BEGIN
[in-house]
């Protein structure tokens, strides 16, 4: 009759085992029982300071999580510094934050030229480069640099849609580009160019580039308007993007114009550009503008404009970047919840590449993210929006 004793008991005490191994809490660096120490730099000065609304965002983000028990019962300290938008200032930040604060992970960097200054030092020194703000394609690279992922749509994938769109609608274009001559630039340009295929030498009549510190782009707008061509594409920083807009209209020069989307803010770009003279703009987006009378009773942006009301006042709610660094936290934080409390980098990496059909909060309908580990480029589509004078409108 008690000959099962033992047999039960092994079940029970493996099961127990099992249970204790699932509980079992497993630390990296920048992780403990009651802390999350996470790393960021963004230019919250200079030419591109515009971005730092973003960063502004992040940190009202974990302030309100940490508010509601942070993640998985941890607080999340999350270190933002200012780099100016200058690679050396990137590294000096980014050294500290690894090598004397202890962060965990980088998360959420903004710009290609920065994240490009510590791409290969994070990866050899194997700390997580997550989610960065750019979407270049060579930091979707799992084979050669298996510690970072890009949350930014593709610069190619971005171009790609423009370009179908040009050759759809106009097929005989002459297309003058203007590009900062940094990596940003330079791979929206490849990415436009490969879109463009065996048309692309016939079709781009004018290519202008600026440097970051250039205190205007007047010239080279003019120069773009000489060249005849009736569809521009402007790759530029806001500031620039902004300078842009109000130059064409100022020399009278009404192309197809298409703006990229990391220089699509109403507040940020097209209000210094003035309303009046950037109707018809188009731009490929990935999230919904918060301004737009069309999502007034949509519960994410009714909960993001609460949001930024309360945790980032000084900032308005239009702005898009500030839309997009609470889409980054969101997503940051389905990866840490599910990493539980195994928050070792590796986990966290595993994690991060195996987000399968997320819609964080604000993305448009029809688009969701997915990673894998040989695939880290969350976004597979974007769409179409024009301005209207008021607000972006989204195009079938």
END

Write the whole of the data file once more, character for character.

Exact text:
[in-house]
């Protein structure tokens, strides 16, 4: 009759085992029982300071999580510094934050030229480069640099849609580009160019580039308007993007114009550009503008404009970047919840590449993210929006 004793008991005490191994809490660096120490730099000065609304965002983000028990019962300290938008200032930040604060992970960097200054030092020194703000394609690279992922749509994938769109609608274009001559630039340009295929030498009549510190782009707008061509594409920083807009209209020069989307803010770009003279703009987006009378009773942006009301006042709610660094936290934080409390980098990496059909909060309908580990480029589509004078409108 008690000959099962033992047999039960092994079940029970493996099961127990099992249970204790699932509980079992497993630390990296920048992780403990009651802390999350996470790393960021963004230019919250200079030419591109515009971005730092973003960063502004992040940190009202974990302030309100940490508010509601942070993640998985941890607080999340999350270190933002200012780099100016200058690679050396990137590294000096980014050294500290690894090598004397202890962060965990980088998360959420903004710009290609920065994240490009510590791409290969994070990866050899194997700390997580997550989610960065750019979407270049060579930091979707799992084979050669298996510690970072890009949350930014593709610069190619971005171009790609423009370009179908040009050759759809106009097929005989002459297309003058203007590009900062940094990596940003330079791979929206490849990415436009490969879109463009065996048309692309016939079709781009004018290519202008600026440097970051250039205190205007007047010239080279003019120069773009000489060249005849009736569809521009402007790759530029806001500031620039902004300078842009109000130059064409100022020399009278009404192309197809298409703006990229990391220089699509109403507040940020097209209000210094003035309303009046950037109707018809188009731009490929990935999230919904918060301004737009069309999502007034949509519960994410009714909960993001609460949001930024309360945790980032000084900032308005239009702005898009500030839309997009609470889409980054969101997503940051389905990866840490599910990493539980195994928050070792590796986990966290595993994690991060195996987000399968997320819609964080604000993305448009029809688009969701997915990673894998040989695939880290969350976004597979974007769409179409024009301005209207008021607000972006989204195009079938």